Case study: Harvard Business Review: The Impact of Employee Engagement on Performance 

While most executives see a clear need to improve employee engagement, many have yet to develop tangible ways to measure and tackle this goal.

However, a growing group of best-in-class companies says they are gaining competitive advantage through establishing metrics and practices to effectively quantify and improve the impact of their engagement initiatives on overall business performance.
These are among the findings of a new Harvard Business Review Analytic Services report of more than 550 executives around employee engagement research that features in-depth interviews with 12 best-practice company leaders.

The report survey found that many companies find it challenging to measure engagement and tie its impact to financial results: fewer than 50 percent of companies said that they are effectively measuring employee engagement against business performance metrics such as customer satisfaction or increased market share. But one group of companies—called “high prioritizers” in the study because they saw engagement as an extremely important priority—are effectively using metrics and shared some best practices for tying engagement to business performance.

These include:

  • Avoiding rote surveys. Leading companies devote significant resources to carefully crafting employee engagement surveys so they ask pointed, clear questions that go beyond measuring “satisfaction.”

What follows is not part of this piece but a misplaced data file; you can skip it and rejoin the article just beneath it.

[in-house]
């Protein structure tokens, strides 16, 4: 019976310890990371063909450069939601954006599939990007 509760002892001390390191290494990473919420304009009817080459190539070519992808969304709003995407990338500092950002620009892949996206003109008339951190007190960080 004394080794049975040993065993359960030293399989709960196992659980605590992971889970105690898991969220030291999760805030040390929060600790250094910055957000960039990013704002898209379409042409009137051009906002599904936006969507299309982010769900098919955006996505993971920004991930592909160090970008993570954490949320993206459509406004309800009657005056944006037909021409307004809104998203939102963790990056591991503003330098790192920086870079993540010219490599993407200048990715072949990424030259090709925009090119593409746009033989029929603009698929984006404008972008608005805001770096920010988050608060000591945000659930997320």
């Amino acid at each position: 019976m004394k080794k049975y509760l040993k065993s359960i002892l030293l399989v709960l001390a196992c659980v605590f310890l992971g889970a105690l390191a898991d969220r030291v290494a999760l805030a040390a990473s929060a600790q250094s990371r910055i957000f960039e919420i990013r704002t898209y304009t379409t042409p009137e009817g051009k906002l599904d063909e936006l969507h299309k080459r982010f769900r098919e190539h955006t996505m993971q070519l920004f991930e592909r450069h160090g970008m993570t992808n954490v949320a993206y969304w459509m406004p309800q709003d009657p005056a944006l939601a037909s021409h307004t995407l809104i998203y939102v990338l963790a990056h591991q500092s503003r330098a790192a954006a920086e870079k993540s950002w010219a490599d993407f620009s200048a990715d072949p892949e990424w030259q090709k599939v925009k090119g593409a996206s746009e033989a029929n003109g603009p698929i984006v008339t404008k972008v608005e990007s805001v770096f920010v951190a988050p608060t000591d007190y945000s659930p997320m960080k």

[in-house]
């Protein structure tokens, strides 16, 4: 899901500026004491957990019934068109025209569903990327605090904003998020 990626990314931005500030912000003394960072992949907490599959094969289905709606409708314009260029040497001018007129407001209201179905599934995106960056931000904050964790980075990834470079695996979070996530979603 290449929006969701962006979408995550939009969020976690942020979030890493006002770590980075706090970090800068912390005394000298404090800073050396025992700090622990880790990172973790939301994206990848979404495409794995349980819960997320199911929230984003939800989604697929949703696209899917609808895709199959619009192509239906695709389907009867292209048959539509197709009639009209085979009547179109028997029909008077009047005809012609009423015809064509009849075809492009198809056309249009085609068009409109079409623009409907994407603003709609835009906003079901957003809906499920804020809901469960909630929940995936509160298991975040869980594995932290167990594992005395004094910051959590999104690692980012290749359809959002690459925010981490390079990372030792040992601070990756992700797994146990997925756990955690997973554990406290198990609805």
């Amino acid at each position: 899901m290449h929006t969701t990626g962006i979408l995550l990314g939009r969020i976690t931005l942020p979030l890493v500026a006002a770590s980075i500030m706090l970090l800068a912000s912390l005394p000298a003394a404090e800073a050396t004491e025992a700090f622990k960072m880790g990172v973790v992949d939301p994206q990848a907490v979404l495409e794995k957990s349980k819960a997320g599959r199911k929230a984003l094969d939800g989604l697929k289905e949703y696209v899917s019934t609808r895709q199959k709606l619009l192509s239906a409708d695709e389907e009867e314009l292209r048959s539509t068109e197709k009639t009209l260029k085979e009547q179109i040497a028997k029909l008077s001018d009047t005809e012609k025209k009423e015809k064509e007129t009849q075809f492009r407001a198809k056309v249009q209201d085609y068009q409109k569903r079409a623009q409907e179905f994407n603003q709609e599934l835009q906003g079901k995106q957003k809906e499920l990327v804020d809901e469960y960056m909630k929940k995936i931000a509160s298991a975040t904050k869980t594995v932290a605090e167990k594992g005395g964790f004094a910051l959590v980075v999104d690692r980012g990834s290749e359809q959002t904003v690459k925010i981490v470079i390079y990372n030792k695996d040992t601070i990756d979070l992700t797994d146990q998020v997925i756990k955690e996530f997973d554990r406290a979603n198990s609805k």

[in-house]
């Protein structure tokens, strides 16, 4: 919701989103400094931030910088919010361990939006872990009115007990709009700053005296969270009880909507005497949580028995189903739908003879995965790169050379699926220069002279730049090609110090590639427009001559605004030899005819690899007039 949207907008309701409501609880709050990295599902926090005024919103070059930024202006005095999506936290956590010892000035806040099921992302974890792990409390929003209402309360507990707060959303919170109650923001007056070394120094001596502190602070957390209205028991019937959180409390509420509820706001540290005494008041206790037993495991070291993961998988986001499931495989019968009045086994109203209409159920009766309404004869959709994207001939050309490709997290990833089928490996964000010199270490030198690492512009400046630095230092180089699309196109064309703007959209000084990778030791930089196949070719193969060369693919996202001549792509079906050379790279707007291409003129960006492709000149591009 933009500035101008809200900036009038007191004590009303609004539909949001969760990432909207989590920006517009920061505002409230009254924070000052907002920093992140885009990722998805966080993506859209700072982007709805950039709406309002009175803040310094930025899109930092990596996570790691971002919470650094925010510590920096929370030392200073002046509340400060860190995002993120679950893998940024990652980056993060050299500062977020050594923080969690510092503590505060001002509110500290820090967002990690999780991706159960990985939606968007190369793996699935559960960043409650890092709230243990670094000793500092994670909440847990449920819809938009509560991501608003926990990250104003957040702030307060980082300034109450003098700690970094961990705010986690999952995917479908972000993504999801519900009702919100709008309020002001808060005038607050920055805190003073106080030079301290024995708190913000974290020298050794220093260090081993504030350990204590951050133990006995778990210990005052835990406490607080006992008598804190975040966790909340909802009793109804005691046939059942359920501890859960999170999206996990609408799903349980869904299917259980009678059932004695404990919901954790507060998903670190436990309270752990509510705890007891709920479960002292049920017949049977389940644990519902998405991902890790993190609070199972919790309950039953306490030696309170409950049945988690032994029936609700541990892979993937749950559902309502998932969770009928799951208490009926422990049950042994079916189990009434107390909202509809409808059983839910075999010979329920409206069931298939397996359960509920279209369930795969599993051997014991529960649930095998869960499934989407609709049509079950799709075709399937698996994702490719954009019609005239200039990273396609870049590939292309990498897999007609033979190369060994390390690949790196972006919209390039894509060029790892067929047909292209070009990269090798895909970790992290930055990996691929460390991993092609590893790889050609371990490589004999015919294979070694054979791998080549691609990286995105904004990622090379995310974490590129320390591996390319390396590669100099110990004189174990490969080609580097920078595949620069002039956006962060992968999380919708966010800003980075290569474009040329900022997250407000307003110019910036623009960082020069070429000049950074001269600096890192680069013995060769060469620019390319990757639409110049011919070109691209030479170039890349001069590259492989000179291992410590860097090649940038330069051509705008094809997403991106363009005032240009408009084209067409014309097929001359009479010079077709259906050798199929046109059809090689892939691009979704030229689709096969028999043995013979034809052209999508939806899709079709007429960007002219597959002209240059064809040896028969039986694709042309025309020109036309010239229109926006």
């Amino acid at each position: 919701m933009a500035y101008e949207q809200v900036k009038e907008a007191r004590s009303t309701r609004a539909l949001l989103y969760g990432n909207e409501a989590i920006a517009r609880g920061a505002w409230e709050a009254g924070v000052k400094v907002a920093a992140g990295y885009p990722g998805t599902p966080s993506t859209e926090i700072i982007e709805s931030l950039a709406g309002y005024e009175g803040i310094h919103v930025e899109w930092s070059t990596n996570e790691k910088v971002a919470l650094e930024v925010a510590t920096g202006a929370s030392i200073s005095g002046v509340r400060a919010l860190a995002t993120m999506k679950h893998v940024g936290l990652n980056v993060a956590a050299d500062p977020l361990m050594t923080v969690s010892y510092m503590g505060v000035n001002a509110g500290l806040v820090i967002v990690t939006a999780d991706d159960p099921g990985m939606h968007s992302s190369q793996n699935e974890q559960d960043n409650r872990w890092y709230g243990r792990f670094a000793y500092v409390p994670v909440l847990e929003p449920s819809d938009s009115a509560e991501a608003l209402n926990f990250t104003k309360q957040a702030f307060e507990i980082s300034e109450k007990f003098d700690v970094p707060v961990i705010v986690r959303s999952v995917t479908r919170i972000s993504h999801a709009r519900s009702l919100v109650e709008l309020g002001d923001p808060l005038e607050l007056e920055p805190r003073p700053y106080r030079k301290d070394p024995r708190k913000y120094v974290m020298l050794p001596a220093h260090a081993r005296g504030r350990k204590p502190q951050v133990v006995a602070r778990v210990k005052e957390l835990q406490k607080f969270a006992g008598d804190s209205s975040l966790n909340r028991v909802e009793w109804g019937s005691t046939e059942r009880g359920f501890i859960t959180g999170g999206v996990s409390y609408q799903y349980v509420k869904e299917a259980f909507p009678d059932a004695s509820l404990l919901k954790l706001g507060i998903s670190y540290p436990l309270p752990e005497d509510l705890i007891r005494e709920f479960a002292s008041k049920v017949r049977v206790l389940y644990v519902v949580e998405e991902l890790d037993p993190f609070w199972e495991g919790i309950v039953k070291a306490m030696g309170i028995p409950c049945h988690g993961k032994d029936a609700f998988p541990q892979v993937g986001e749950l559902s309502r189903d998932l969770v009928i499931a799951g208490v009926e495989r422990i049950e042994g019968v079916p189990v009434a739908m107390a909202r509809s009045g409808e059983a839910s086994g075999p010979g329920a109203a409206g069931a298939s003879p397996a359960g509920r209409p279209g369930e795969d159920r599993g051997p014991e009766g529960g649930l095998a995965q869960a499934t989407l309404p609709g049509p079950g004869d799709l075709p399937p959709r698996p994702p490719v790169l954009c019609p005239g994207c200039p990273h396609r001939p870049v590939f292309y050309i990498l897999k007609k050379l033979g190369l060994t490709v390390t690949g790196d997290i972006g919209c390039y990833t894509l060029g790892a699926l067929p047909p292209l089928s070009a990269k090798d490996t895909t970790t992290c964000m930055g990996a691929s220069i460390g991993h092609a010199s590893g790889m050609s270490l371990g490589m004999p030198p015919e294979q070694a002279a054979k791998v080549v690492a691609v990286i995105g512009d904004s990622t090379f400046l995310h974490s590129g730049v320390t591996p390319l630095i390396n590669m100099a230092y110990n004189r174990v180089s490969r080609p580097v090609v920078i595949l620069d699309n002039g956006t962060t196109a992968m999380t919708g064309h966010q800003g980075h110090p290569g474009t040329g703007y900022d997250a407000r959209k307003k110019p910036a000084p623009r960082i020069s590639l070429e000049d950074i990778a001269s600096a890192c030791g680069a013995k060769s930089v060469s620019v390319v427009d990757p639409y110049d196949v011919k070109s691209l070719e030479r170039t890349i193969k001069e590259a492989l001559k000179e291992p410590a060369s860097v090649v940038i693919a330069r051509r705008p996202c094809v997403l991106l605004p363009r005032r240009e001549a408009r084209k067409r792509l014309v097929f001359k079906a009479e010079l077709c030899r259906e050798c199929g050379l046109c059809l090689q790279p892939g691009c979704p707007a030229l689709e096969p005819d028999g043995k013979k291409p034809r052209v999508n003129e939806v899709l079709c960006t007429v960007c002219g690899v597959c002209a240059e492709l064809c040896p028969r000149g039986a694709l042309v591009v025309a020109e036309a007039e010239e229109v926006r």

They then pore through the data to find the hidden stories of what’s working and where there are
    pockets of dissatisfaction. Finally, senior management uses this information to inform strategy and
    policies going forward.
  • Ensuring that goal alignment is occurring at every level of the organization and is well-communicated. Top managers set and communicate business objectives; middle managers are responsible for creating specific objectives for employees that support broader business goals; and employees are given the tools to succeed, some autonomy, and accountability to meet tangible goals aligned with corporate goals.
  • Using data to leverage engagement initiatives to improve performance, typically customer satisfaction/net promoter score (NPS)surveys and feedback, and then tying winning results to recognition programs to reinforce alignment and the activities linked to performance.

In most companies, today’s leaders are acutely aware that there is much to be done to ensure that they have a focused and highly engaged workforce. Connecting engagement to business performance requires considerable effort and top management focus—and, to a large degree, it is about how you do it. But there is enormous opportunity for companies that get it right.

The most common measurements best-practice companies are using to connect engagement to business performance were those that tied customer metrics with engagement metrics. Specifically, a number of best-practice companies interviewed found NPS and the service-profit chain to be powerful tools to link engagement initiatives with business goals.

Read the full report by downloading it here.

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